Encinas de Esgueva Castle

Encinas de Esgueva, Spain

Encinas Castle is dated back to the 14th century. The castle consists of a small and square enclosure, with two square towers in two of its corners. One of these served as the keep. In the other two corners the crenelated walls are raised to the same height as the two towers thus giving the false impression that the castle had four towers. There is a small stone ditch at the feet of the walls, which is provided with a low defensive wall.

In the 1950's the ruined castle was acquired by the Ministry of Agriculture. They restored it and turned it into a cereal silo. During these restorations however they blinded original windows and totally destroyed its medieval interior.



Your name

Website (optional)


Founded: 14th century
Category: Castles and fortifications in Spain

More Information



4.4/5 (based on Google user reviews)

User Reviews

Tino Martín (2 months ago)
Precioso castillo y pueblo. Buen embalse para pasar día de verano.
Angelito Rodriguez (3 months ago)
Gran aporte y esfuerzo de estos pequeños municipios a la conservación del patrimonio cultural
Francisco Suero Martínez (4 months ago)
Cuando fuimos estaba cerrado a cal y canto, fue la tarde del sábado. No pudimos visitar el interior. La zona exterior tiena tiene muy buena pinta y los alrededores están muy limpios y cuidados. Es una pena que un sábado por la tarde esté cerrado. No había ninguna indicación ni información alusiva a las visita. Estuvimos recorriendo la ruta de los castillos, que sí está señalizada, pero cuando llegas al lugar te lo encuentras cerrado. Una pena.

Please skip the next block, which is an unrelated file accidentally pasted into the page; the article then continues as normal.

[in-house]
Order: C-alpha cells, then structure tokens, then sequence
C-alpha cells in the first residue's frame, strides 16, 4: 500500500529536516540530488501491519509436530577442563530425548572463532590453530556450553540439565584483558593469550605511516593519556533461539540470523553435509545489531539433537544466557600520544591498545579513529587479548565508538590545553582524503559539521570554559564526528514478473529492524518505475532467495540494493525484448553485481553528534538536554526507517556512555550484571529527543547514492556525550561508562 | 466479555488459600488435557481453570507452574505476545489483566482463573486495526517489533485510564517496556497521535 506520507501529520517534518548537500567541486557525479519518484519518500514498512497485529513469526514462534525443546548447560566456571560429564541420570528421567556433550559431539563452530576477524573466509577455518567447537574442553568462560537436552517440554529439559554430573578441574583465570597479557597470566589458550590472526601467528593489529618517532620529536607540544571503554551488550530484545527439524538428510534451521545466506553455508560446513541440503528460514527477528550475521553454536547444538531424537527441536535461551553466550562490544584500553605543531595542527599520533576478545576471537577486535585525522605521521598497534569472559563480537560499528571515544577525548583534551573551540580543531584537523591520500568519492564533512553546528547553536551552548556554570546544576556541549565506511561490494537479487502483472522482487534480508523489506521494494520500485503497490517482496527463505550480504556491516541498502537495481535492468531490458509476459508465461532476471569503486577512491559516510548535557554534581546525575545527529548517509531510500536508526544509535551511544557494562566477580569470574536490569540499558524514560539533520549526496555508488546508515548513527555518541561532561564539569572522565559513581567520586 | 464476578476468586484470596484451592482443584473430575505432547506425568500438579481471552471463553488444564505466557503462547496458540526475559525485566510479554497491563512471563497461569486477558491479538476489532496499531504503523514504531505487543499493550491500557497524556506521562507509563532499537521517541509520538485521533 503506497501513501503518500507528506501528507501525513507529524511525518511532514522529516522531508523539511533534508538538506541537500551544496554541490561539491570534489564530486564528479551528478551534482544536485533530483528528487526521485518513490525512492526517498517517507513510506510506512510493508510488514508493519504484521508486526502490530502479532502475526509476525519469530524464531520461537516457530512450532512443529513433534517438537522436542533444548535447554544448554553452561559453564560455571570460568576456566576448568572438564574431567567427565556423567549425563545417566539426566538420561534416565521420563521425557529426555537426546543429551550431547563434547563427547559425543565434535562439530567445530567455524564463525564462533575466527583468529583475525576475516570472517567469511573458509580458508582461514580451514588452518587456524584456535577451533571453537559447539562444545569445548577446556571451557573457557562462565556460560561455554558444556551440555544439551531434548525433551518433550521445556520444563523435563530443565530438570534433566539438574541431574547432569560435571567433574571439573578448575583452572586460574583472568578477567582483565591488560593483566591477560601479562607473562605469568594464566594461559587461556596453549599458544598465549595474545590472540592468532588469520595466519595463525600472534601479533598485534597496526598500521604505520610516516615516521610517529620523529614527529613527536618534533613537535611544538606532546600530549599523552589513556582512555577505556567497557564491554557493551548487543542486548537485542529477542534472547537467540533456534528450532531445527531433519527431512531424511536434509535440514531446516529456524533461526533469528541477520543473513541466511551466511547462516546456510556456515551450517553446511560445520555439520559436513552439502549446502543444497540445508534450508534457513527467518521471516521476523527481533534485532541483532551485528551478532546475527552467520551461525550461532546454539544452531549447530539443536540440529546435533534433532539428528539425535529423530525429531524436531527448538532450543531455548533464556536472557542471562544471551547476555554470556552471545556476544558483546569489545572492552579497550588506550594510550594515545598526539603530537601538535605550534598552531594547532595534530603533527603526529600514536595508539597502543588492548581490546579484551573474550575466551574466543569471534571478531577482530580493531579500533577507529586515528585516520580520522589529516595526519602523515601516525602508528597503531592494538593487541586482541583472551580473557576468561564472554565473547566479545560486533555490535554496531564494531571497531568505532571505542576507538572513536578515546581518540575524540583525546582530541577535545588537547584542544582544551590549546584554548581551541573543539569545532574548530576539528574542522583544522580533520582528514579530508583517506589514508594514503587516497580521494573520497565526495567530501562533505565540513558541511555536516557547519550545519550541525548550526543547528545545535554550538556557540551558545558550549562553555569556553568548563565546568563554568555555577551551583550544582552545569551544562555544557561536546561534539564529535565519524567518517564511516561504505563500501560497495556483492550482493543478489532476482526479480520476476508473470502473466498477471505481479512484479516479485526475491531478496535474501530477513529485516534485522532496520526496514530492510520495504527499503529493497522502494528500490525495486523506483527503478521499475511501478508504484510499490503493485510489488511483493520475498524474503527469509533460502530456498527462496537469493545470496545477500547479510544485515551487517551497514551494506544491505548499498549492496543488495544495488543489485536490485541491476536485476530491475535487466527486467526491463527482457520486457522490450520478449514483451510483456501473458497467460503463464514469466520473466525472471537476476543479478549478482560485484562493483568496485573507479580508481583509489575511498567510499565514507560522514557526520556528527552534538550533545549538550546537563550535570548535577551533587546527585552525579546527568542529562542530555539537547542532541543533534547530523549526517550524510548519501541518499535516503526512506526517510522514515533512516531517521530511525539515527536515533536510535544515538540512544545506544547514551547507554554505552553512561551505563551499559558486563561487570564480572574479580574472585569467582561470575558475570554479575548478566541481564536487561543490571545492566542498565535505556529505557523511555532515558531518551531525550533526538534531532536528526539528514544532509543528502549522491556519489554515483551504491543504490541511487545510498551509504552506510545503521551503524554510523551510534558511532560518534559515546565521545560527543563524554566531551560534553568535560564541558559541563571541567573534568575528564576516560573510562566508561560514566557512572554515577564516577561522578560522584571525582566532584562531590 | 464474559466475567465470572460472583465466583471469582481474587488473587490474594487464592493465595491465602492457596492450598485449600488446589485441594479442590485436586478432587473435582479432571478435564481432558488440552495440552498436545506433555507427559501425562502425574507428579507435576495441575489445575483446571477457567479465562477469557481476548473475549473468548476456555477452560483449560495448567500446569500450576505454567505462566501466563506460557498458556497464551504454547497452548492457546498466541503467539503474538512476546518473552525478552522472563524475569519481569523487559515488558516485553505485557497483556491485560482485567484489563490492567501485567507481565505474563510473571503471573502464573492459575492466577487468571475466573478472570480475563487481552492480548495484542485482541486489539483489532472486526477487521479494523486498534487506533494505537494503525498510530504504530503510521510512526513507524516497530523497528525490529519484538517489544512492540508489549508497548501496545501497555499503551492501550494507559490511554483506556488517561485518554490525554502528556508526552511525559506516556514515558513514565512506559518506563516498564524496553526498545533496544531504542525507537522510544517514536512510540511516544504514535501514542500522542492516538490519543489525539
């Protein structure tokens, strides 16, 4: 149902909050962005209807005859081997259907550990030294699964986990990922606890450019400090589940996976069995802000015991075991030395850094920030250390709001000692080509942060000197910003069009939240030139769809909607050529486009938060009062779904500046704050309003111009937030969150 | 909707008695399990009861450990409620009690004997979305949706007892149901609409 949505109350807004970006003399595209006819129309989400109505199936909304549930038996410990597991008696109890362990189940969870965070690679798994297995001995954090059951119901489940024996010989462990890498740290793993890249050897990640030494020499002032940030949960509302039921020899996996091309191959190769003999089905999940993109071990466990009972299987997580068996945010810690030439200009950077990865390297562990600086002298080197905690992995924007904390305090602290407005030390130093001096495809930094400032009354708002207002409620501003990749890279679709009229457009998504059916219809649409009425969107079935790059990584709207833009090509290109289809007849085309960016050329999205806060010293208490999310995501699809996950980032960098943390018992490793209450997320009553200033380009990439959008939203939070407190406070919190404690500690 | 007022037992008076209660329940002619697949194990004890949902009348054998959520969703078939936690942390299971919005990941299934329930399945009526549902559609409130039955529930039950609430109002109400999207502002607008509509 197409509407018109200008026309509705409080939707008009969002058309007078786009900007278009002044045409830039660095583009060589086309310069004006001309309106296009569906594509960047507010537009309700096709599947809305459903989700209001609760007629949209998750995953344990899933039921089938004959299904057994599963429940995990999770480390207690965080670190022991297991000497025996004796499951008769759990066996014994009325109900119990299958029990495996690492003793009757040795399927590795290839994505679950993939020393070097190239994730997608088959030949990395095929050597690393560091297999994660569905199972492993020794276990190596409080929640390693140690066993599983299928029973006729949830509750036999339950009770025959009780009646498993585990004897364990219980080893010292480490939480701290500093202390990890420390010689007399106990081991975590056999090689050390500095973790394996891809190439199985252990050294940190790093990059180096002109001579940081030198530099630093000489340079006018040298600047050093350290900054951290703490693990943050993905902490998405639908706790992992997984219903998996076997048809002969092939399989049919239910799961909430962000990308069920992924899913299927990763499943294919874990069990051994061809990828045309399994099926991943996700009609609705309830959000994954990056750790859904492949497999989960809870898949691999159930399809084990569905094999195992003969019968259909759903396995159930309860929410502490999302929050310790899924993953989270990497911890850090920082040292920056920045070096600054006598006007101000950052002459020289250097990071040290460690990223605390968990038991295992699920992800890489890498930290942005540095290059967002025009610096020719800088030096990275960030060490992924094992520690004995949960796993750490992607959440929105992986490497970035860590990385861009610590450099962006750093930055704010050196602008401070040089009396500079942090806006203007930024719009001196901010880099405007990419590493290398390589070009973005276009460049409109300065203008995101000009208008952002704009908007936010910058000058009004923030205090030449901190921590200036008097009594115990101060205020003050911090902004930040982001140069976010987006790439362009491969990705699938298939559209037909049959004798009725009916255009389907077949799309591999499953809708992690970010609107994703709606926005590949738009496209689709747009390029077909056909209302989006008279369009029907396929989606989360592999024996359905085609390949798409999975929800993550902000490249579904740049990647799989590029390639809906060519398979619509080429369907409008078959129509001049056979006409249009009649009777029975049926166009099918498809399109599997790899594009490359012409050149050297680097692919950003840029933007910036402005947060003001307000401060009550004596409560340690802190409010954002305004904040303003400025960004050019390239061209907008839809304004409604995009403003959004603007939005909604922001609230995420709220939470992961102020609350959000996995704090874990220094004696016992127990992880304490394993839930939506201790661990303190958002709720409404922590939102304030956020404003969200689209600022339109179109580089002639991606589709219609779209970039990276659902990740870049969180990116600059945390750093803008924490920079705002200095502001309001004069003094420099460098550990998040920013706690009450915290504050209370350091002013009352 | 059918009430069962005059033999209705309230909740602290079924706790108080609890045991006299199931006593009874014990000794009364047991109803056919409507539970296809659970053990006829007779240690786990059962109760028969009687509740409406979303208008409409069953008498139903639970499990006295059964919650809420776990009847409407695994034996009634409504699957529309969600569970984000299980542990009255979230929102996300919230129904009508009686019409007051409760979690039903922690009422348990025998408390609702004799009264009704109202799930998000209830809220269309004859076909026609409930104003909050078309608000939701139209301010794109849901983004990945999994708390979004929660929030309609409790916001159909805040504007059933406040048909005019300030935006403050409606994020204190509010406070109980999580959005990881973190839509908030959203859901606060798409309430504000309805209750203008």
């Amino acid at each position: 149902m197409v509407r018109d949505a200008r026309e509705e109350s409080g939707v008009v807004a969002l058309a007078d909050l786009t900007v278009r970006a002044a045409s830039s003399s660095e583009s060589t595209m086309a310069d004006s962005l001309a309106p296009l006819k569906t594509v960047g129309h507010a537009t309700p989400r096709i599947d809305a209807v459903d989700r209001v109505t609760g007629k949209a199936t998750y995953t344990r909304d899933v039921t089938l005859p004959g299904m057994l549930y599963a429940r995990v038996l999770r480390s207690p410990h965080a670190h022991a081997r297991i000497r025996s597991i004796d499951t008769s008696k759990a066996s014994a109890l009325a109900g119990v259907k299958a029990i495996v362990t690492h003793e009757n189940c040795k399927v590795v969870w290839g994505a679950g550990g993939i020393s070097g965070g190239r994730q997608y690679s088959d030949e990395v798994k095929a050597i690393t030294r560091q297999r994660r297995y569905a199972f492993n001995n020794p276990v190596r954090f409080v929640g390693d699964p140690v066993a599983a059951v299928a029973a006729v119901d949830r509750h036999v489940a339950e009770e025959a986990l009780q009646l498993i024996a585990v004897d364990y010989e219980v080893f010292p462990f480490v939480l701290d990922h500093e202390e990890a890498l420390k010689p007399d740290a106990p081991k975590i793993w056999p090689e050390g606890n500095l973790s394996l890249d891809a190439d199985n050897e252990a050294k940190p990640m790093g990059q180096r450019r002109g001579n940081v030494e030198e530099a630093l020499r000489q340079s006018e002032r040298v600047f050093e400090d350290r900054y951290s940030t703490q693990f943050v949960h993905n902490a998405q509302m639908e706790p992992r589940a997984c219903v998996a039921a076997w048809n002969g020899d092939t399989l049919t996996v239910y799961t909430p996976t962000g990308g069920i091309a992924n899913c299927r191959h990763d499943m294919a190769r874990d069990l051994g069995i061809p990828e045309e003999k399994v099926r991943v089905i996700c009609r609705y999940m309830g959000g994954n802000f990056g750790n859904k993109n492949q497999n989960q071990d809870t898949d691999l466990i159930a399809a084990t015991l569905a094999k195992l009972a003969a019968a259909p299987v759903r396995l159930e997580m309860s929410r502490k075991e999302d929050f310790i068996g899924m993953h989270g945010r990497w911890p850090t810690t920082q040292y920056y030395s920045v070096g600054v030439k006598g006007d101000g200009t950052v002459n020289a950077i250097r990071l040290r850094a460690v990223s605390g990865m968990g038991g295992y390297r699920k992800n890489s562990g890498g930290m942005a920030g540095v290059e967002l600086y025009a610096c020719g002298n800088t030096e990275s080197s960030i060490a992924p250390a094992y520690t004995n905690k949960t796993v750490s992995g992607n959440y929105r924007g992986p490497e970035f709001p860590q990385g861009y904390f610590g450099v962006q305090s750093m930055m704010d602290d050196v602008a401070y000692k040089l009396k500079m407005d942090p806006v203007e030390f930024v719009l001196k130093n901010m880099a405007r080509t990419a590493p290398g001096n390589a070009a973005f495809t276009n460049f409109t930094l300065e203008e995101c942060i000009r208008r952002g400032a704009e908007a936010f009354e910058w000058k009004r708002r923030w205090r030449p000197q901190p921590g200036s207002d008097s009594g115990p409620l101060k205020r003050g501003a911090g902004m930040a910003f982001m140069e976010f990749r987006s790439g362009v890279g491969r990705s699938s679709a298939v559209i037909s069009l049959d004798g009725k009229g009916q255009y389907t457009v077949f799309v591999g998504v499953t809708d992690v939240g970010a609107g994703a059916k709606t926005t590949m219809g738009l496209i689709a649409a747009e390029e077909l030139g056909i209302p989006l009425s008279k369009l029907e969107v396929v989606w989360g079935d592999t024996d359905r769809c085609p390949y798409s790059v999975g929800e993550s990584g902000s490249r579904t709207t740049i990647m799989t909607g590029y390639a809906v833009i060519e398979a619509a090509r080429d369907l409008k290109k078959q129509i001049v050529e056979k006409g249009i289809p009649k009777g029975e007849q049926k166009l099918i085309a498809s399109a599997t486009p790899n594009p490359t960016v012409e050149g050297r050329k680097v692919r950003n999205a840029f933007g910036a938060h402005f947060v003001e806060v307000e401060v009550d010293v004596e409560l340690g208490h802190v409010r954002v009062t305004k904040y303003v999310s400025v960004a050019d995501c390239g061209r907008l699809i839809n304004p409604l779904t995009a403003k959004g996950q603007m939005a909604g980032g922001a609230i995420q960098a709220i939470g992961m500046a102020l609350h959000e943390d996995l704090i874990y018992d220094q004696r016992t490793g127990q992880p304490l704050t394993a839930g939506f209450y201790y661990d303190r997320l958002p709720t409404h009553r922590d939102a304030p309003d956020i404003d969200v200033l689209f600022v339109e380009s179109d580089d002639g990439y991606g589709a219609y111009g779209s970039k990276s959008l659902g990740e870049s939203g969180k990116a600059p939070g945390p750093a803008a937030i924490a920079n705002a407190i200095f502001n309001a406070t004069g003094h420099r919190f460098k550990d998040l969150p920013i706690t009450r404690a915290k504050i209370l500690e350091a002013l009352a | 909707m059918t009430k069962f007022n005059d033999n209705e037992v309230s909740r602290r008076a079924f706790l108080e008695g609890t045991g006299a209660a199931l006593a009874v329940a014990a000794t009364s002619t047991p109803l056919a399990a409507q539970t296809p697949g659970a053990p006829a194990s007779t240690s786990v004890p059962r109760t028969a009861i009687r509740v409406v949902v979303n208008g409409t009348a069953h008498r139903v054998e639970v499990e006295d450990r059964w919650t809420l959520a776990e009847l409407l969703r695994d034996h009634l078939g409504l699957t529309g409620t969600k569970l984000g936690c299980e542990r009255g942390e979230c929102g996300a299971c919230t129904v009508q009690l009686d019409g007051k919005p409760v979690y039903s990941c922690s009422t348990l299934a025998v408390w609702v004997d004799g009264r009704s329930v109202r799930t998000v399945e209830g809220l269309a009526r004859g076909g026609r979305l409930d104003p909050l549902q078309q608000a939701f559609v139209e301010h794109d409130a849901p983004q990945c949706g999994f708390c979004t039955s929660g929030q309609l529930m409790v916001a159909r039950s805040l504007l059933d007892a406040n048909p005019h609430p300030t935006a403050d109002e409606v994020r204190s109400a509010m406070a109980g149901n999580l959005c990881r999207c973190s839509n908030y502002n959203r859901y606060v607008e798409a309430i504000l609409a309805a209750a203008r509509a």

Jesus Manuel Cardenoso (6 months ago)
Muy bonito Bien conservado Aunque se hecha de menos el poder visitarlo por dentro. Seguro que daba más vida al pueblo
ialcuadrado Marketing digital (2 years ago)
Powered by Google

Featured Historic Landmarks, Sites & Buildings

Historic Site of the week

Sirmione Castle

Sirmione castle was built near the end of the 12th century as part of a defensive network surrounding Verona. The castle was maintained and extended first as part of the Veronese protection against their rivals in Milan and later under the control of the Venetian inland empire. The massive fortress is totally surrounded by water and has an inner porch which houses a Roman and Medieval lapidary. From the drawbridge, a staircase leads to the walkways above the walls, providing a marvellous view of the harbour that once sheltered the Scaliger fleet. The doors were fitted with a variety of locking systems, including a drawbridge for horses, carriages and pedestrians, a metal grate and, more recently, double hinged doors. Venice conquered Sirmione in 1405, immediately adopting provisions to render the fortress even more secure, fortifying its outer walls and widening the harbour.

Thanks to its strategical geographical location as a border outpost, Sirmione became a crucial defence and control garrison for the ruling nobles, retaining this function until the 16th century, when its role was taken up by Peschiera del Garda.